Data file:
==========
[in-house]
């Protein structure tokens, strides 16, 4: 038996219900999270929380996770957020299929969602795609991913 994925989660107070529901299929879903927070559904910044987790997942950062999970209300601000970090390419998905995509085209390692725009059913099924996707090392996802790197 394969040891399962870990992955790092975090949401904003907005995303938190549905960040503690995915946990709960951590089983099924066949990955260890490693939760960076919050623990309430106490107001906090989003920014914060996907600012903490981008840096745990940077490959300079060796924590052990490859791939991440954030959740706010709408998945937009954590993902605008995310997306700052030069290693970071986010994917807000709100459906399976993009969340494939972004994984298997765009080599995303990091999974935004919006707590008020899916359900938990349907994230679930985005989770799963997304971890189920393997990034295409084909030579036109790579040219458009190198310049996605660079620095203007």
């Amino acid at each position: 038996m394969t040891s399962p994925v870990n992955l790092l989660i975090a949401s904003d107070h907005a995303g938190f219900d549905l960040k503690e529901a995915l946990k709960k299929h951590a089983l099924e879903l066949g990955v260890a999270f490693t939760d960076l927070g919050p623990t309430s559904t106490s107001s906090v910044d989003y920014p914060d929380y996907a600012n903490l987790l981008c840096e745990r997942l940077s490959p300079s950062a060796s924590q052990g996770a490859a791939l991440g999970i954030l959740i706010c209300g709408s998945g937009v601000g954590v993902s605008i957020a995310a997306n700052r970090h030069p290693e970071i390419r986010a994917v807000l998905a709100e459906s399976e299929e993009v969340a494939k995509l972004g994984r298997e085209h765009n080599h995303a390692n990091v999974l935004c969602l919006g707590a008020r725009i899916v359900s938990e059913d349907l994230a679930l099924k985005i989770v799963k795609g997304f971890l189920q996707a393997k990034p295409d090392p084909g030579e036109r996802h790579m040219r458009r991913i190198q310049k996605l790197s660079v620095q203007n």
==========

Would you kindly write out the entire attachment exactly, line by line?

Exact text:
[in-house]
């Protein structure tokens, strides 16, 4: 038996219900999270929380996770957020299929969602795609991913 994925989660107070529901299929879903927070559904910044987790997942950062999970209300601000970090390419998905995509085209390692725009059913099924996707090392996802790197 394969040891399962870990992955790092975090949401904003907005995303938190549905960040503690995915946990709960951590089983099924066949990955260890490693939760960076919050623990309430106490107001906090989003920014914060996907600012903490981008840096745990940077490959300079060796924590052990490859791939991440954030959740706010709408998945937009954590993902605008995310997306700052030069290693970071986010994917807000709100459906399976993009969340494939972004994984298997765009080599995303990091999974935004919006707590008020899916359900938990349907994230679930985005989770799963997304971890189920393997990034295409084909030579036109790579040219458009190198310049996605660079620095203007």
């Amino acid at each position: 038996m394969t040891s399962p994925v870990n992955l790092l989660i975090a949401s904003d107070h907005a995303g938190f219900d549905l960040k503690e529901a995915l946990k709960k299929h951590a089983l099924e879903l066949g990955v260890a999270f490693t939760d960076l927070g919050p623990t309430s559904t106490s107001s906090v910044d989003y920014p914060d929380y996907a600012n903490l987790l981008c840096e745990r997942l940077s490959p300079s950062a060796s924590q052990g996770a490859a791939l991440g999970i954030l959740i706010c209300g709408s998945g937009v601000g954590v993902s605008i957020a995310a997306n700052r970090h030069p290693e970071i390419r986010a994917v807000l998905a709100e459906s399976e299929e993009v969340a494939k995509l972004g994984r298997e085209h765009n080599h995303a390692n990091v999974l935004c969602l919006g707590a008020r725009i899916v359900s938990e059913d349907l994230a679930l099924k985005i989770v799963k795609g997304f971890l189920q996707a393997k990034p295409d090392p084909g030579e036109r996802h790579m040219r458009r991913i190198q310049k996605l790197s660079v620095q203007n």